We made our way over to the stage. Joel is good in a crowd. He weighs about three hundred pounds and few people can get past him. Bitsy, however, was again missing.
As we approached, I did see a detective, after all, near the edge of the stage. I could tell he was a detective because of the cheap-looking green sport jacket and gray Dockers frayed at the bottoms. His hair was cropped short and his ears stuck out, giving him the appearance of an impish Santa’s elf. And he had that look about him. That cop look. The one my dad had. The one my brother has.
“Excuse me?” I said loudly, trying to get his attention.
He didn’t hear me.
“Excuse me!” I said more loudly.
He turned and looked right through me.
“Excuse me!” The third time is said to be a charm, but he hardly looked charmed. He frowned.
“I saw the guy who hit her with the cork,” I said.
He leaned over and whispered something to one of the uniforms before turning back to me, rolling his eyes and sighing. I didn’t hear the sigh, but I could see his chest rise and fall. I thought maybe he should think about asking MissTique for a job. He obviously had a flair for the dramatic. I wondered what he’d look like in a dress, then immediately tried to erase the image from my head. It wasn’t pretty.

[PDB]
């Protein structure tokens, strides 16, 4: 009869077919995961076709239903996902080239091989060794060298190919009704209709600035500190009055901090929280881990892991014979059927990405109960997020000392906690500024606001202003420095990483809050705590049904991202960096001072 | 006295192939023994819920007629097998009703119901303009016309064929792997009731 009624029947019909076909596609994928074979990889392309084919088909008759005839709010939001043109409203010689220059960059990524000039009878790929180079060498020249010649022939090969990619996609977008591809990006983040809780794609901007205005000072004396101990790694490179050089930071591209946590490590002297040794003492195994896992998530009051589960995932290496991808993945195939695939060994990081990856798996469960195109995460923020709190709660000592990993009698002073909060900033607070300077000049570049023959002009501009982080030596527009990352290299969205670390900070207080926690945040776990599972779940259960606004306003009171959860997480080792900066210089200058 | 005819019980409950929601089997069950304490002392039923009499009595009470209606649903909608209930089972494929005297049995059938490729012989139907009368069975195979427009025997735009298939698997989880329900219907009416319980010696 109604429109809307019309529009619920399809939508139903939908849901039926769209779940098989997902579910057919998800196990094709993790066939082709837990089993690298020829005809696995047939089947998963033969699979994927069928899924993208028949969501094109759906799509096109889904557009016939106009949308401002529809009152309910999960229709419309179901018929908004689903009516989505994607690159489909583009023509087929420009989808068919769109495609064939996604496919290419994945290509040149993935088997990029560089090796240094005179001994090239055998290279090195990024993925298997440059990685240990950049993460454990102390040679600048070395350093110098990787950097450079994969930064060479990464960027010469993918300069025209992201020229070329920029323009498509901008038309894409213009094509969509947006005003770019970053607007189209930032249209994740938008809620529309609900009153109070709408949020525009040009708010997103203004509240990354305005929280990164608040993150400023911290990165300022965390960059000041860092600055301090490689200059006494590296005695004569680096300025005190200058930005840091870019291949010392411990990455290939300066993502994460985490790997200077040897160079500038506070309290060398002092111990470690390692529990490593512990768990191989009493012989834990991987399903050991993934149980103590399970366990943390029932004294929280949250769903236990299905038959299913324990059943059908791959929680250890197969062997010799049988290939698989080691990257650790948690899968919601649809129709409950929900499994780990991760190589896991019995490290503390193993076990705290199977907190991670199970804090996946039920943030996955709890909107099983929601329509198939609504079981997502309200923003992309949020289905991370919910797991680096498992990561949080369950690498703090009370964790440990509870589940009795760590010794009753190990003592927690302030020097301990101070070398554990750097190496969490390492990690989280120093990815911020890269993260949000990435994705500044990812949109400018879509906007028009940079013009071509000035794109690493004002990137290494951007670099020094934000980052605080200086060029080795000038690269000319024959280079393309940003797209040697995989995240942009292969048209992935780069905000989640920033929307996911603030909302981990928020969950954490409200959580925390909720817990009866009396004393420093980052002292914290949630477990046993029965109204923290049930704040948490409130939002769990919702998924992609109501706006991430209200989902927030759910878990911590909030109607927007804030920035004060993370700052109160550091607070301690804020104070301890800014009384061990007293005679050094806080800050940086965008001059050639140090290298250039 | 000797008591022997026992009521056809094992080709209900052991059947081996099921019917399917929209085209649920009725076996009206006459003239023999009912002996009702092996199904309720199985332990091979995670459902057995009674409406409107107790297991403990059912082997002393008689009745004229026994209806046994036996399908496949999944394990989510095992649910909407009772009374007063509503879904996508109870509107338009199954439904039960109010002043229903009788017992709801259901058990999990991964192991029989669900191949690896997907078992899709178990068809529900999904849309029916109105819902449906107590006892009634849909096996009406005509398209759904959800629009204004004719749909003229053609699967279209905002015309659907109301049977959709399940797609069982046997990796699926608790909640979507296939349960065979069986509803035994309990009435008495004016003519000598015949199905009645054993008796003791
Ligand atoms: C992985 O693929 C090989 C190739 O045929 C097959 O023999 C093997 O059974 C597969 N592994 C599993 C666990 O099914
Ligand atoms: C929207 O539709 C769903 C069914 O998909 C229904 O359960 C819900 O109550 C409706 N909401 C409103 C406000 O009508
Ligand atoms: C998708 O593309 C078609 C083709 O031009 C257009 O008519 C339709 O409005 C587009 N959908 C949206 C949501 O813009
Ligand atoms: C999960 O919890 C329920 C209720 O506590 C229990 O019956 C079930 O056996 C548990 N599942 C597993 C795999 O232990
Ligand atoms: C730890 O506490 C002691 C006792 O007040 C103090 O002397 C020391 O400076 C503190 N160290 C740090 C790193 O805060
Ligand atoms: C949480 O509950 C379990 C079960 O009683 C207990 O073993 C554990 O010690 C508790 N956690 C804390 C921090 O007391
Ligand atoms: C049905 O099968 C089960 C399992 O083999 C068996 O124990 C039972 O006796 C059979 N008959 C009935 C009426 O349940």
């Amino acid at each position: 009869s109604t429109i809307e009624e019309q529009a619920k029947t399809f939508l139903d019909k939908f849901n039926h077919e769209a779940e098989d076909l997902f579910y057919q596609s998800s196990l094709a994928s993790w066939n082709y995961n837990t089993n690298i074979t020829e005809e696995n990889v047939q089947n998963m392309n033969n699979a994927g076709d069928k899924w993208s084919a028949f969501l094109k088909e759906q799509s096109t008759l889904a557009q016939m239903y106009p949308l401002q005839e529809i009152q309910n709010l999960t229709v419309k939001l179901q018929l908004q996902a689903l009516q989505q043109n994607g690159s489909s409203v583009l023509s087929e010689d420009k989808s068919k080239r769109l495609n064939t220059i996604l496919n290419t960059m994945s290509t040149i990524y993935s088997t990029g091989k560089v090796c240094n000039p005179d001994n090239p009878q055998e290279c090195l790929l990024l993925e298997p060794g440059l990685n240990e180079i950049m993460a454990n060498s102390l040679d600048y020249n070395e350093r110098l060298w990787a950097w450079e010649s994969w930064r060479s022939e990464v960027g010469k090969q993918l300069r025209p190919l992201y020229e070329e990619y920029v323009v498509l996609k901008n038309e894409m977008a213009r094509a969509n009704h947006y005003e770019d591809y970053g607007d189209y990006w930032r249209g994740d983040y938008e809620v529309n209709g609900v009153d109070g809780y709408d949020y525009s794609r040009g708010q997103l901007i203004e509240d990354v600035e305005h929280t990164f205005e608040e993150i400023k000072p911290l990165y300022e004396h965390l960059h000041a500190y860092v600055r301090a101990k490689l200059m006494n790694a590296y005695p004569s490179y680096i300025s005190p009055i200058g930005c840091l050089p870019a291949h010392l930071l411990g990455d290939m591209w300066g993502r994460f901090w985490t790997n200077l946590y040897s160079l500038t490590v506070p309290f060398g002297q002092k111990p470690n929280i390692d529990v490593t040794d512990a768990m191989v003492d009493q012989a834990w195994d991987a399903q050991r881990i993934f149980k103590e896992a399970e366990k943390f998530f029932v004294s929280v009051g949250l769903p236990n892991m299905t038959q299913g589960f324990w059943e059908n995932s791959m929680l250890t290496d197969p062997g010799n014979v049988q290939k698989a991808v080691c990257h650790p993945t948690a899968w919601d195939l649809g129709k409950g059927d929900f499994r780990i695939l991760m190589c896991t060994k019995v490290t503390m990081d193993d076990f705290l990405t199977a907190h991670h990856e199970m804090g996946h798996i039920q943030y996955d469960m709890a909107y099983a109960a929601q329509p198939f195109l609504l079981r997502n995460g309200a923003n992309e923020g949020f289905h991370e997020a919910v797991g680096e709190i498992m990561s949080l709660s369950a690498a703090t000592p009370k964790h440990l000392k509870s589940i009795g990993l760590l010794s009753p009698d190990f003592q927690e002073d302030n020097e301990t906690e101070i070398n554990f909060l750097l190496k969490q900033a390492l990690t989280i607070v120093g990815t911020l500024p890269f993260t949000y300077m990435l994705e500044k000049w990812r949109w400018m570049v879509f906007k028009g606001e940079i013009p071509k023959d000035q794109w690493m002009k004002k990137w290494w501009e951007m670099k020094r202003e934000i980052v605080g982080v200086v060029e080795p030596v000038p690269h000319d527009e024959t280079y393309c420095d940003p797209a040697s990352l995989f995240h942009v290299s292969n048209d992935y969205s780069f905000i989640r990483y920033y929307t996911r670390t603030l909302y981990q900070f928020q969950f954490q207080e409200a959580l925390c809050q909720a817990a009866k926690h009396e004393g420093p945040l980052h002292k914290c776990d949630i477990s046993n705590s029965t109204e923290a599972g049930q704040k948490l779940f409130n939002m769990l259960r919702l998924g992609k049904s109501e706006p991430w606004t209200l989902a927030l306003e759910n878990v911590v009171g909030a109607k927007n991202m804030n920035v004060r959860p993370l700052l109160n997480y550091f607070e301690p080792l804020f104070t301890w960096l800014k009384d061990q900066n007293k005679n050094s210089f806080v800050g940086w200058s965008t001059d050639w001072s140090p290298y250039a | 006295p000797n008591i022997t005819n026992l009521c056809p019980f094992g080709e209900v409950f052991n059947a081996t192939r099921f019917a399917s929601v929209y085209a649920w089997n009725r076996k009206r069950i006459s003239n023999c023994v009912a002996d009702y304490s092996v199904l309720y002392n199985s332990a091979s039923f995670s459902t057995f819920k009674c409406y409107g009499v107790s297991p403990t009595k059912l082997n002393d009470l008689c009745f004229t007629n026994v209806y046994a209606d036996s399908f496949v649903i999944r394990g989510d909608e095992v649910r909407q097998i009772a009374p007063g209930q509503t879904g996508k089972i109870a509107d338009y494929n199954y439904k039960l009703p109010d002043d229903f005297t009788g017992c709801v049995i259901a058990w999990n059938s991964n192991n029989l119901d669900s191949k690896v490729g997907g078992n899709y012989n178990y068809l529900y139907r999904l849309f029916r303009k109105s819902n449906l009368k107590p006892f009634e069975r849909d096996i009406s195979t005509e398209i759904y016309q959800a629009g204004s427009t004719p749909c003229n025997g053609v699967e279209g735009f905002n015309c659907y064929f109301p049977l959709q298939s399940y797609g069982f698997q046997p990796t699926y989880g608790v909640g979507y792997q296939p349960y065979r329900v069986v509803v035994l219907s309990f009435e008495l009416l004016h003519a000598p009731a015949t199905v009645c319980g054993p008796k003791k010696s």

As he jumped down off the stage to join me and Joel-Bitsy had somehow scrambled up onstage and was talking to Charlotte now-I noticed that he was older than I’d originally thought. Or maybe it was the lighting that showed off the wrinkles around his eyes and the sag of his jaw. I wondered what I looked like in this dreadful light.
Sister Mary Eucharista, my teacher at Our Lady of Perpetual Mercy School, would’ve said I shouldn’t be so vain while Britney was being moved onto a gurney.
“Are they taking her to the hospital? I thought she was okay.”